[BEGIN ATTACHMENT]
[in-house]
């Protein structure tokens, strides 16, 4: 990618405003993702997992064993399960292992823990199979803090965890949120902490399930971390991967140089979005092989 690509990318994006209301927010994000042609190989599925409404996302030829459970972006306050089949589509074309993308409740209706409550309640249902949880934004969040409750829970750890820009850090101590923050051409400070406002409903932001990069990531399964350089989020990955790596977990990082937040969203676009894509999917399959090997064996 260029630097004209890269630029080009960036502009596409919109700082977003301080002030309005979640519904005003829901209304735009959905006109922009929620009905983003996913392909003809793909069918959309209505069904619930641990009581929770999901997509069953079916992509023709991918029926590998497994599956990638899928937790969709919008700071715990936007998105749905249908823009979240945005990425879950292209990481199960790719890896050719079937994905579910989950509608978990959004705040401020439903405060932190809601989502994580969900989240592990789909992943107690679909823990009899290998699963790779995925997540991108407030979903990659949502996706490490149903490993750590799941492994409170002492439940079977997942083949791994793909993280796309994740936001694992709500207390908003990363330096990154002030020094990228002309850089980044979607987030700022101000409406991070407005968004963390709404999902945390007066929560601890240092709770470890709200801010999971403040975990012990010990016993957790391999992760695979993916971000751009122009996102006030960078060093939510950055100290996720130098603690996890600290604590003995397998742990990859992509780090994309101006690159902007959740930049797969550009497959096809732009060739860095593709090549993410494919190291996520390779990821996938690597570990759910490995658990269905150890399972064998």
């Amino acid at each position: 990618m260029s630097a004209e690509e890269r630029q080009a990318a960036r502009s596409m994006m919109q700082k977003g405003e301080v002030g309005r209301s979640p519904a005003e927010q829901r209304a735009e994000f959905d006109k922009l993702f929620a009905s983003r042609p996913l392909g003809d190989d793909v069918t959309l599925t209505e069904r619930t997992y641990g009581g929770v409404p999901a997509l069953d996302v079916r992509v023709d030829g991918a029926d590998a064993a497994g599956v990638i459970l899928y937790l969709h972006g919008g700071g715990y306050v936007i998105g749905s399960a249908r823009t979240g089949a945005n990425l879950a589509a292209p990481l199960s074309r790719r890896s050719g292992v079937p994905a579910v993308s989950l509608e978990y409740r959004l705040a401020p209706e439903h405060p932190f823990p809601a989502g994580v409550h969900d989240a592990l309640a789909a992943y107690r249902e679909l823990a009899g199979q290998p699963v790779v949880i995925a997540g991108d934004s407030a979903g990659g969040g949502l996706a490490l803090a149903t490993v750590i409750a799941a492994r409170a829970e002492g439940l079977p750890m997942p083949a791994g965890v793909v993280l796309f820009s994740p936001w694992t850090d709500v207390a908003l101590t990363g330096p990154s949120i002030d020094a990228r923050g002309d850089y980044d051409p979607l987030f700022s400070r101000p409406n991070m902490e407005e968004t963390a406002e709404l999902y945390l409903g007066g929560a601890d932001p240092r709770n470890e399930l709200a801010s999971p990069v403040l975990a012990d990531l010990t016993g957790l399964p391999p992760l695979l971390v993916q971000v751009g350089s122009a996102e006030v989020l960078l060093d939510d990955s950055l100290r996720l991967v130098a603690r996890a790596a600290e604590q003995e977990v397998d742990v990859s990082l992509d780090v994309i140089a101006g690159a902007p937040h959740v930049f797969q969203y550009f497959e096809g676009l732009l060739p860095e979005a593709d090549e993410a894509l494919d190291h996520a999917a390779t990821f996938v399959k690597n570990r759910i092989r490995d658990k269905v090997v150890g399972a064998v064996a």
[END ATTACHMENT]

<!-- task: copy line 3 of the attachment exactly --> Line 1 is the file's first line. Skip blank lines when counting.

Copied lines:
């Amino acid at each position: 990618m260029s630097a004209e690509e890269r630029q080009a990318a960036r502009s596409m994006m919109q700082k977003g405003e301080v002030g309005r209301s979640p519904a005003e927010q829901r209304a735009e994000f959905d006109k922009l993702f929620a009905s983003r042609p996913l392909g003809d190989d793909v069918t959309l599925t209505e069904r619930t997992y641990g009581g929770v409404p999901a997509l069953d996302v079916r992509v023709d030829g991918a029926d590998a064993a497994g599956v990638i459970l899928y937790l969709h972006g919008g700071g715990y306050v936007i998105g749905s399960a249908r823009t979240g089949a945005n990425l879950a589509a292209p990481l199960s074309r790719r890896s050719g292992v079937p994905a579910v993308s989950l509608e978990y409740r959004l705040a401020p209706e439903h405060p932190f823990p809601a989502g994580v409550h969900d989240a592990l309640a789909a992943y107690r249902e679909l823990a009899g199979q290998p699963v790779v949880i995925a997540g991108d934004s407030a979903g990659g969040g949502l996706a490490l803090a149903t490993v750590i409750a799941a492994r409170a829970e002492g439940l079977p750890m997942p083949a791994g965890v793909v993280l796309f820009s994740p936001w694992t850090d709500v207390a908003l101590t990363g330096p990154s949120i002030d020094a990228r923050g002309d850089y980044d051409p979607l987030f700022s400070r101000p409406n991070m902490e407005e968004t963390a406002e709404l999902y945390l409903g007066g929560a601890d932001p240092r709770n470890e399930l709200a801010s999971p990069v403040l975990a012990d990531l010990t016993g957790l399964p391999p992760l695979l971390v993916q971000v751009g350089s122009a996102e006030v989020l960078l060093d939510d990955s950055l100290r996720l991967v130098a603690r996890a790596a600290e604590q003995e977990v397998d742990v990859s990082l992509d780090v994309i140089a101006g690159a902007p937040h959740v930049f797969q969203y550009f497959e096809g676009l732009l060739p860095e979005a593709d090549e993410a894509l494919d190291h996520a999917a390779t990821f996938v399959k690597n570990r759910i092989r490995d658990k269905v090997v150890g399972a064998v064996a």